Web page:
You may not have noticed but there was a benefit concert in Boston last week for the victims of the Boston Marathon bombings. There are some seriously upset members of the public that the “Boston Strong” concert wasn’t televised with the donation telephone number or website address on the screen. To make things worse, one performer displayed one of the most pathetic acts of selfishness ever seen in these types of events.
The reason given by New England concert czar Don Law for not having the concert televised was because none of the local stations would join up to underwrite the cost to broadcast it which he estimated to be about $500,000. Law says he then had a corporate sponsor that back out at the last minute. That conflicts with Law’s original explanation that logistics with the arena were the major reasons it wasn’t on TV—lighting and sound and such.
In any event, the result was that the show could only be seen on a webstream that constantly cut out, making “buffering” a message now hated by all Bostonians. The concert could be heard on SiriusXM radio.
Law was widely praised for quickly putting the event together, gathering a great lineup of talent all of whom performed for no fee. Law’s company, Live Nation New England handled what was a major logistical challenge. But not being able to see the concert unless you had a ticket to the TD Garden event made for frustrated “Boston Strong” people and seriously hurt donations.
As a comparison, the night before the Boston Strong concert there was the “Healing in the Heartland” show in Oklahoma City for the victims of the recent devastating tornados. It was available via a webstream and NBC-TV. It brought in a much needed $6 million. The 12-12-12 concert for victims of Superstorm Sandy last December raised tens of millions. The “Hope for Haiti” earthquake relief show in 2010 raised $58 million. The “Boston Strong” concert?—$1.5 million.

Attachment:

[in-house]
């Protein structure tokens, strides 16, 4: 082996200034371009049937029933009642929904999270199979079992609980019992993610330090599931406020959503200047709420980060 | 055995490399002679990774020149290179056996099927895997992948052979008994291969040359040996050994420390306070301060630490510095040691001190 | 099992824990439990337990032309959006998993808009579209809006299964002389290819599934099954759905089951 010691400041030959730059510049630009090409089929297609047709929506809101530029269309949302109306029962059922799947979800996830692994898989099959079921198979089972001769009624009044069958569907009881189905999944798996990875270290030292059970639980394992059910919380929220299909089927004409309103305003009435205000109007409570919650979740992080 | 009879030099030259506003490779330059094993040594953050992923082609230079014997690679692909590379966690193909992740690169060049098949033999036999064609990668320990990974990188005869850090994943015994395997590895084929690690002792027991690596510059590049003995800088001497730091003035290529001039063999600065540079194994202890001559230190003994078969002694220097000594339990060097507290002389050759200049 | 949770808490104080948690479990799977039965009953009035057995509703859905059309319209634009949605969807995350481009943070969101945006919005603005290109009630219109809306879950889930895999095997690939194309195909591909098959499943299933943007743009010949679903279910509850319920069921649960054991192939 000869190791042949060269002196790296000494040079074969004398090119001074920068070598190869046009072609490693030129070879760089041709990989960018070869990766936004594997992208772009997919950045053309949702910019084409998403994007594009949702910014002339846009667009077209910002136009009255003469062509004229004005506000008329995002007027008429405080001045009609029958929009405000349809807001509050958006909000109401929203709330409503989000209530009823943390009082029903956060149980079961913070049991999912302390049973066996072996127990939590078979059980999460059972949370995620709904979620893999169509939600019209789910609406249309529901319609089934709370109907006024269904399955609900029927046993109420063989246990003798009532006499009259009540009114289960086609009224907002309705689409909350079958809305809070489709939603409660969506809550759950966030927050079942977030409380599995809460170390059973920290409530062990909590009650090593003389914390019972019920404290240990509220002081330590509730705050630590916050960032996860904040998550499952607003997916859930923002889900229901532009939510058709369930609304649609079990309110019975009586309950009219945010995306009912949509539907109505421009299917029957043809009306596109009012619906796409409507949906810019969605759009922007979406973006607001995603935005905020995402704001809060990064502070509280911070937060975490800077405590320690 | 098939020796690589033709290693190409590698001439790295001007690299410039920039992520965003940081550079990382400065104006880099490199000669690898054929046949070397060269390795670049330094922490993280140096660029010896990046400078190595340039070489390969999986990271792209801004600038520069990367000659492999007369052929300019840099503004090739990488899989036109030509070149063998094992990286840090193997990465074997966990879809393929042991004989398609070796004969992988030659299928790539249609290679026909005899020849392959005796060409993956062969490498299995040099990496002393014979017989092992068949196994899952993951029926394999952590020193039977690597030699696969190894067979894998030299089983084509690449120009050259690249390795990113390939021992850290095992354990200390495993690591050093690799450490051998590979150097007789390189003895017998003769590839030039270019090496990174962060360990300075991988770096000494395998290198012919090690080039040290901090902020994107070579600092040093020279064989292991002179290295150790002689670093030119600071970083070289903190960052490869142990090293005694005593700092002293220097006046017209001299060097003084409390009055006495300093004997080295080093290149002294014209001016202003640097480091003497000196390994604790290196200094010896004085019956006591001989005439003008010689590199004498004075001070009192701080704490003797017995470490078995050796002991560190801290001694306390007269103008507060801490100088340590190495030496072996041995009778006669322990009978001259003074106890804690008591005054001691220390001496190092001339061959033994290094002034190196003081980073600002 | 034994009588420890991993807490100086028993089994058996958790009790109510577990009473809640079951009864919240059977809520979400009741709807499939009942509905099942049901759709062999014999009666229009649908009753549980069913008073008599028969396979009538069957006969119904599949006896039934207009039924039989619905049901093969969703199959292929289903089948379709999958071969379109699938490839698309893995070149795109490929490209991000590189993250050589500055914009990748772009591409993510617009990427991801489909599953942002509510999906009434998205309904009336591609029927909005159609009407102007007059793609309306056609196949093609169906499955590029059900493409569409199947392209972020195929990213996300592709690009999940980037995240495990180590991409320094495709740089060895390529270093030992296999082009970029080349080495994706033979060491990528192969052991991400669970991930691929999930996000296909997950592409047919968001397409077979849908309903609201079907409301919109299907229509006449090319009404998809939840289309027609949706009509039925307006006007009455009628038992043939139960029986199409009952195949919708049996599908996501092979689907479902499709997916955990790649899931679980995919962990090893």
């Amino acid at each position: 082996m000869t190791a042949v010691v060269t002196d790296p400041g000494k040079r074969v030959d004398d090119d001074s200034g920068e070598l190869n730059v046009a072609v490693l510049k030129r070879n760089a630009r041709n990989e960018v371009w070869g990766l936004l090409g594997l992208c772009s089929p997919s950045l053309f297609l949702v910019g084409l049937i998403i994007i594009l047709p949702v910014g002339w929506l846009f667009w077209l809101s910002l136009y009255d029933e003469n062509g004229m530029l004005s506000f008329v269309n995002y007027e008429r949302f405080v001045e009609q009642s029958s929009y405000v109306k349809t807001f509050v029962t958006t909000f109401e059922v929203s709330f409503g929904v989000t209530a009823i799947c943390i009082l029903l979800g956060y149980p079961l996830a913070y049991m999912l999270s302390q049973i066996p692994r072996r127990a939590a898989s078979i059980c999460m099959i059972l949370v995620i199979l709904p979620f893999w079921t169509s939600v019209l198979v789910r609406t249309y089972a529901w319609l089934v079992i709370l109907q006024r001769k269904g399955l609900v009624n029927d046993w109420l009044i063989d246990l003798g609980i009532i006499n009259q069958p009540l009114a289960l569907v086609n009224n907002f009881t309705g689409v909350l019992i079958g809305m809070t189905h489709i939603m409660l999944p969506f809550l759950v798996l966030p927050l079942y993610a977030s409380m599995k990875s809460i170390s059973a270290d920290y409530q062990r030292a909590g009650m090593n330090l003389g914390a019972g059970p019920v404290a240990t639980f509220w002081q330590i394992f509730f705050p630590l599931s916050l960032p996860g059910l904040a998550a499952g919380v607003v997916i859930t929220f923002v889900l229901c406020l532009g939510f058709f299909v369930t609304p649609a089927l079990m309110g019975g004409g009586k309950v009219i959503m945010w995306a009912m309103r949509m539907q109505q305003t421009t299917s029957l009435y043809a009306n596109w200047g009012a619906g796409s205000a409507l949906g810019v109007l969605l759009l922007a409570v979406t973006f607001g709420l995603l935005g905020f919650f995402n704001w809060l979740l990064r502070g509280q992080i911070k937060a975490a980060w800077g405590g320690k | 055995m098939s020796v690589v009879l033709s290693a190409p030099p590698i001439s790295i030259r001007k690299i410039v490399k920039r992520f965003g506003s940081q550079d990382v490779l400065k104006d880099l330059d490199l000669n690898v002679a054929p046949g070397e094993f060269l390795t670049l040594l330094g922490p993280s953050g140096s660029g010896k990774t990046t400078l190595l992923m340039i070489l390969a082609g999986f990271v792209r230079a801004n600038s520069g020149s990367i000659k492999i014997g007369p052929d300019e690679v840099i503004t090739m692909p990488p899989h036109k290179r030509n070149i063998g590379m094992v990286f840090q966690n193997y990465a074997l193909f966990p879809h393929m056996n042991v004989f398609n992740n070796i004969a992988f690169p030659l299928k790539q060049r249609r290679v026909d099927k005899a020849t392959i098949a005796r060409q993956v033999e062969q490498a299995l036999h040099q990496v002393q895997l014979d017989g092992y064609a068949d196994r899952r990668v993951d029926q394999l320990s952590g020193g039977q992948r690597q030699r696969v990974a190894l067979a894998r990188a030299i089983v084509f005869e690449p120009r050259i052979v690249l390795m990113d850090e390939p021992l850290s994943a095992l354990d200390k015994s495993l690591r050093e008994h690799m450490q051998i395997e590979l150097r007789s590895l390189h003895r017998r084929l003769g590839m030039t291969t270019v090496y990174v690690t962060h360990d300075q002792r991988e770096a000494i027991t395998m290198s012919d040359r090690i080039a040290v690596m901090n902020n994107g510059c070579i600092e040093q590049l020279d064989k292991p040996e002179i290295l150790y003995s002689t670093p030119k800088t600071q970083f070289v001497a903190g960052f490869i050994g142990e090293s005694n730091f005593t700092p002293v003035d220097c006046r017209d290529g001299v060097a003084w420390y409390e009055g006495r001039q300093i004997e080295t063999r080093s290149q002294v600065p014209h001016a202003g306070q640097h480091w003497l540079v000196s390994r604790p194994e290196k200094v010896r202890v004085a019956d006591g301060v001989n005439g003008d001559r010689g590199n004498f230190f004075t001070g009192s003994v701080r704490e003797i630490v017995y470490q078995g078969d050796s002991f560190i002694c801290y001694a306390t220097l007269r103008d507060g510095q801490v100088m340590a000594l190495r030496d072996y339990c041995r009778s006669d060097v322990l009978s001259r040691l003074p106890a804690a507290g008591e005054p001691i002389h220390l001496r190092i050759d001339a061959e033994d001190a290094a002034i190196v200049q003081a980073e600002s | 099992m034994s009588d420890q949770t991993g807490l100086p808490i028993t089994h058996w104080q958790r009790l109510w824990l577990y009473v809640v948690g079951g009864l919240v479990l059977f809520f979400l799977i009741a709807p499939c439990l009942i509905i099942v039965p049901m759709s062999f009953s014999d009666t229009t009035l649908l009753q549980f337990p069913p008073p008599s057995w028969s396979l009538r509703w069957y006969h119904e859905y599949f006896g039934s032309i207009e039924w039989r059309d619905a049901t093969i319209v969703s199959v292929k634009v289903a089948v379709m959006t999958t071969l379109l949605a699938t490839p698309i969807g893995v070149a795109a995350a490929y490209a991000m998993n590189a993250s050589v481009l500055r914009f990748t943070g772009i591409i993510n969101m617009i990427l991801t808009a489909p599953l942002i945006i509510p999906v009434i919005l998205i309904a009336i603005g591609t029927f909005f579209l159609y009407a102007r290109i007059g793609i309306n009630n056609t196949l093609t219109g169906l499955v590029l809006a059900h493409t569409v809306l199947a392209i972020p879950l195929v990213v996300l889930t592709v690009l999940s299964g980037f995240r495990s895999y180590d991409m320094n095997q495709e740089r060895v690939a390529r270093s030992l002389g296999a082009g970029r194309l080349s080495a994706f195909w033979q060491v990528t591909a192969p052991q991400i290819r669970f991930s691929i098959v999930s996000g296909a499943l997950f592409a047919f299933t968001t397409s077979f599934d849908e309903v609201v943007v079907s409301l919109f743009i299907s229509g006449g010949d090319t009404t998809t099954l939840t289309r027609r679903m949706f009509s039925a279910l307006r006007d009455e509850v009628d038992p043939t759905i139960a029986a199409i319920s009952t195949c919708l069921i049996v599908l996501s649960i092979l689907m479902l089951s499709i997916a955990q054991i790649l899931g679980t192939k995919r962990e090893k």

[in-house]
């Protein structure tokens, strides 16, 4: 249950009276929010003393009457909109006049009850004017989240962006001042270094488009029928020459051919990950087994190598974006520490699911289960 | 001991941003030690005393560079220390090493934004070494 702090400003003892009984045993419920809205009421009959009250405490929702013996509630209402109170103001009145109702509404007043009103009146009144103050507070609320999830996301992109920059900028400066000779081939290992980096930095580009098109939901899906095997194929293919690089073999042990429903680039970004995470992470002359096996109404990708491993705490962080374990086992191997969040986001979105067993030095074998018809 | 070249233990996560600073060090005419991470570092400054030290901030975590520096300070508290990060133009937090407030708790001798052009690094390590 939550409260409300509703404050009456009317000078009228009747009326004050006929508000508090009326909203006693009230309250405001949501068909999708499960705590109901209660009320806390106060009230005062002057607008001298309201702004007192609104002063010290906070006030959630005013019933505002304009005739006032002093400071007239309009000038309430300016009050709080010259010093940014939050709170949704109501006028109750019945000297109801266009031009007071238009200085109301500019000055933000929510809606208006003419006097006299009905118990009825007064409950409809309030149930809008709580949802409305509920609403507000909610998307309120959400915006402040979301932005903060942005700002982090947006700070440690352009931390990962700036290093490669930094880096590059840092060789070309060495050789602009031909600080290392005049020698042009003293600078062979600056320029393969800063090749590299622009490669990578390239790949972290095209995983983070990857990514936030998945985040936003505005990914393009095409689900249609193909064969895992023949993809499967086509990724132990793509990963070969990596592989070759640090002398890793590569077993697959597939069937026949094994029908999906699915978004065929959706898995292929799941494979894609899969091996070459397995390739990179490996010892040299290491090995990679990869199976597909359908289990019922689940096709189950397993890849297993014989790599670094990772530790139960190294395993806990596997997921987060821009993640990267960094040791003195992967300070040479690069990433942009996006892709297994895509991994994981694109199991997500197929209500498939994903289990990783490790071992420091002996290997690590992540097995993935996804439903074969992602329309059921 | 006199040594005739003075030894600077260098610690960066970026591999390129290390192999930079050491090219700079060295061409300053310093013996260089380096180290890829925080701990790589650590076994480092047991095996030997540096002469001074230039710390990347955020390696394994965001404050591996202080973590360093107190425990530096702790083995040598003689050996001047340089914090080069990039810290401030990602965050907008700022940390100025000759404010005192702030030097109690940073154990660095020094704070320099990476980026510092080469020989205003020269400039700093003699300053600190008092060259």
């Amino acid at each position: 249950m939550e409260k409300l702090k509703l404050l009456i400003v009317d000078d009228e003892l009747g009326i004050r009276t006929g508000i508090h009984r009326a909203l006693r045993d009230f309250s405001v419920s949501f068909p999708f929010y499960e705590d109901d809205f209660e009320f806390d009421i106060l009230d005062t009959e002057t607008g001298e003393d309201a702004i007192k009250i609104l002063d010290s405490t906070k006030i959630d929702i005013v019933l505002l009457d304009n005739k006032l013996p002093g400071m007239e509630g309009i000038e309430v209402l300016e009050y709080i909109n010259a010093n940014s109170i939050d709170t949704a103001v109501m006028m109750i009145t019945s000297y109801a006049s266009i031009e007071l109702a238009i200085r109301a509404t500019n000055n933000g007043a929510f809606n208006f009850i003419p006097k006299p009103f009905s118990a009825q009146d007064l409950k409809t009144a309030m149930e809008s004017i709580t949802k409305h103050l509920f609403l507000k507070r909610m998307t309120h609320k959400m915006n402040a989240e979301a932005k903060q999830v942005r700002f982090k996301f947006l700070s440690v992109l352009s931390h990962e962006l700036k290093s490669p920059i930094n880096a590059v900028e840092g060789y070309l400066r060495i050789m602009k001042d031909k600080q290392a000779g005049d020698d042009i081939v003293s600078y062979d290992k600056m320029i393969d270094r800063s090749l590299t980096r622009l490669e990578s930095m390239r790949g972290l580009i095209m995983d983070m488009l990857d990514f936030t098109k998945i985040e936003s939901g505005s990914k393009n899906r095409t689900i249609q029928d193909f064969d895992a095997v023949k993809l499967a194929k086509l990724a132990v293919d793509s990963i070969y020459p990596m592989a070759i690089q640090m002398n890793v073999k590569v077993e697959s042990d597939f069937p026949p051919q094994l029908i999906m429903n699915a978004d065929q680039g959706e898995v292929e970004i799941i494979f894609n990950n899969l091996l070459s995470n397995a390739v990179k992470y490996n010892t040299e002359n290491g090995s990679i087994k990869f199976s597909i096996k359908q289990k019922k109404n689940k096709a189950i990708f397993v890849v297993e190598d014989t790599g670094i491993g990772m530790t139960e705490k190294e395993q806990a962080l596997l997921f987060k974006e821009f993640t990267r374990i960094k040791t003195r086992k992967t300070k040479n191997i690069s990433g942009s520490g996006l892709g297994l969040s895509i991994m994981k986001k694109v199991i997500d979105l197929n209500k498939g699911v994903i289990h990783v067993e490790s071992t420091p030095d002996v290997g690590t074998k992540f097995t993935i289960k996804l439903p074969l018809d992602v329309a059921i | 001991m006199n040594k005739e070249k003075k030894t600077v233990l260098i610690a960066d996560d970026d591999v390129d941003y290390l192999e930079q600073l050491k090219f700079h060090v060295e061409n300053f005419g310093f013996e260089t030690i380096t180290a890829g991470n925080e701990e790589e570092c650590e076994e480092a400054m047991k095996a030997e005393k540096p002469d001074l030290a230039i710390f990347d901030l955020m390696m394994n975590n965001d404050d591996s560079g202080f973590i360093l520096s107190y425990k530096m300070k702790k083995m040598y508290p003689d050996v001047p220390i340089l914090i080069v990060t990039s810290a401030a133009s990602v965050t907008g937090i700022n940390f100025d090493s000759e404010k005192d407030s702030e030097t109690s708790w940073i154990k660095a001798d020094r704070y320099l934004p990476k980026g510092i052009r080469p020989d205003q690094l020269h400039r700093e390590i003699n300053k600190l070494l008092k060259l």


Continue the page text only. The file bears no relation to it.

Make no mistake. I am not comparing the scale of these tragedies. There is nothing to be gained from comparing death tolls and the extent of the devastations or emotional pain inflicted. The point here is that if the Boston event was televised, they would have raised substantially more money. Many of the bombing victims of not only need extensive, multiple surgeries and different prosthetics, many, if not all, will need more help—possibly lifetime therapy. And then there are the families of those who died either at the scene or in the line of duty. No concert or amount of money can replace their loved ones.
The Boston concert was to benefit the “One Boston Fund” which has been doing great as far as donations and organization because the people of Boston, New England and indeed the entire country opened their hearts and their wallets to selflessly contribute. Then there’s comedian Dane Cook. And I use that term loosely. His participation was obviously solely an act of self-promotion.
It a stunning act of self-centeredness, Cook refused to let his short performance at the show even be streamed, neither the video nor audio. Those who could get the stream to work had to stare blankly at the computer while Cook was onstage.
Cook later tweeted, “Hey everyone sorry my set was not a part of the live stream or televised! I didn’t want any of the new material to hit the airwaves yet! I can’t wait to share it soon!” In other words, “This might be a benefit but making money for myself is more important than the victims of the Boston Marathon terrorist acts.”
What a greedy, selfish, self-interested bastard. There I said it. My only hope is that some decent cell phone video of Cook’s “new material” gets circulated all over the country. And absent that, I hope people will boycott his shows.
First of all, we’re talking about Dane Cook (he’s from Arlington but no longer a Bostonian in many eyes). He is a minor leaguer compared to acts like Aerosmith, Dropkick Murphys, James Taylor, Jimmy Buffet, New Kids On The Block (whose Donnie Wahlberg, now a big TV star, tweeted before the show, “We’re shipping up to Boston! Tomorrow we do it for our hometown! For the proud! For the heroic! For the strong!”) There were also comedians who are actually funny like Steven Wright and Lenny Clarke.
Not sure what Dane Cook’s act is like? Comedic genius Seth McFarlane wrote Cook into an episode of “Family Guy” like this (sorry for the YouTube quality):
Everyone has different tastes in entertainment. But for one performer to insist his material not leave the arena at a benefit concert is nothing short of pitiful and sad.